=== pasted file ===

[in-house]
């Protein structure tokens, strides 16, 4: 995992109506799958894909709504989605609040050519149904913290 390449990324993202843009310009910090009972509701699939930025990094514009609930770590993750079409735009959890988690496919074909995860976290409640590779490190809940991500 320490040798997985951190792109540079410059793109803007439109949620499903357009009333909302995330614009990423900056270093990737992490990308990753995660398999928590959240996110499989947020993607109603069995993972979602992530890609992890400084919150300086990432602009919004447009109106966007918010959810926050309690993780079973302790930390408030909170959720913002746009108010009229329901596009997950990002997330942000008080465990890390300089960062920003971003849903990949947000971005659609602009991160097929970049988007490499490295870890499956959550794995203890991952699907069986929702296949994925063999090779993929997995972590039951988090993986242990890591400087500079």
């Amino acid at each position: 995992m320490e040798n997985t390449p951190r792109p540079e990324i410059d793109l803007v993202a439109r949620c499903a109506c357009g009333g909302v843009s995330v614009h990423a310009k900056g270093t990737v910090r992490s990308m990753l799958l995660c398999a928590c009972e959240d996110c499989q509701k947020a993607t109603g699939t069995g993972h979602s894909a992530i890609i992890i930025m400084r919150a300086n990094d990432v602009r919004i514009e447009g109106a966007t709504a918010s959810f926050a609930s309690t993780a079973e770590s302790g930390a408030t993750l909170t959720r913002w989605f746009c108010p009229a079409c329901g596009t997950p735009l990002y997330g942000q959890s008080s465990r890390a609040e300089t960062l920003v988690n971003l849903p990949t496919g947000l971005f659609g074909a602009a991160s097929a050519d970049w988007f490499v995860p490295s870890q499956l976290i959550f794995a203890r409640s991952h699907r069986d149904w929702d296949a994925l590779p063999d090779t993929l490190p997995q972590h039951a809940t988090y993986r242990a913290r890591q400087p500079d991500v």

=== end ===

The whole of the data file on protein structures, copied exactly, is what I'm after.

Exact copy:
[in-house]
């Protein structure tokens, strides 16, 4: 995992109506799958894909709504989605609040050519149904913290 390449990324993202843009310009910090009972509701699939930025990094514009609930770590993750079409735009959890988690496919074909995860976290409640590779490190809940991500 320490040798997985951190792109540079410059793109803007439109949620499903357009009333909302995330614009990423900056270093990737992490990308990753995660398999928590959240996110499989947020993607109603069995993972979602992530890609992890400084919150300086990432602009919004447009109106966007918010959810926050309690993780079973302790930390408030909170959720913002746009108010009229329901596009997950990002997330942000008080465990890390300089960062920003971003849903990949947000971005659609602009991160097929970049988007490499490295870890499956959550794995203890991952699907069986929702296949994925063999090779993929997995972590039951988090993986242990890591400087500079």
């Amino acid at each position: 995992m320490e040798n997985t390449p951190r792109p540079e990324i410059d793109l803007v993202a439109r949620c499903a109506c357009g009333g909302v843009s995330v614009h990423a310009k900056g270093t990737v910090r992490s990308m990753l799958l995660c398999a928590c009972e959240d996110c499989q509701k947020a993607t109603g699939t069995g993972h979602s894909a992530i890609i992890i930025m400084r919150a300086n990094d990432v602009r919004i514009e447009g109106a966007t709504a918010s959810f926050a609930s309690t993780a079973e770590s302790g930390a408030t993750l909170t959720r913002w989605f746009c108010p009229a079409c329901g596009t997950p735009l990002y997330g942000q959890s008080s465990r890390a609040e300089t960062l920003v988690n971003l849903p990949t496919g947000l971005f659609g074909a602009a991160s097929a050519d970049w988007f490499v995860p490295s870890q499956l976290i959550f794995a203890r409640s991952h699907r069986d149904w929702d296949a994925l590779p063999d090779t993929l490190p997995q972590h039951a809940t988090y993986r242990a913290r890591q400087p500079d991500v």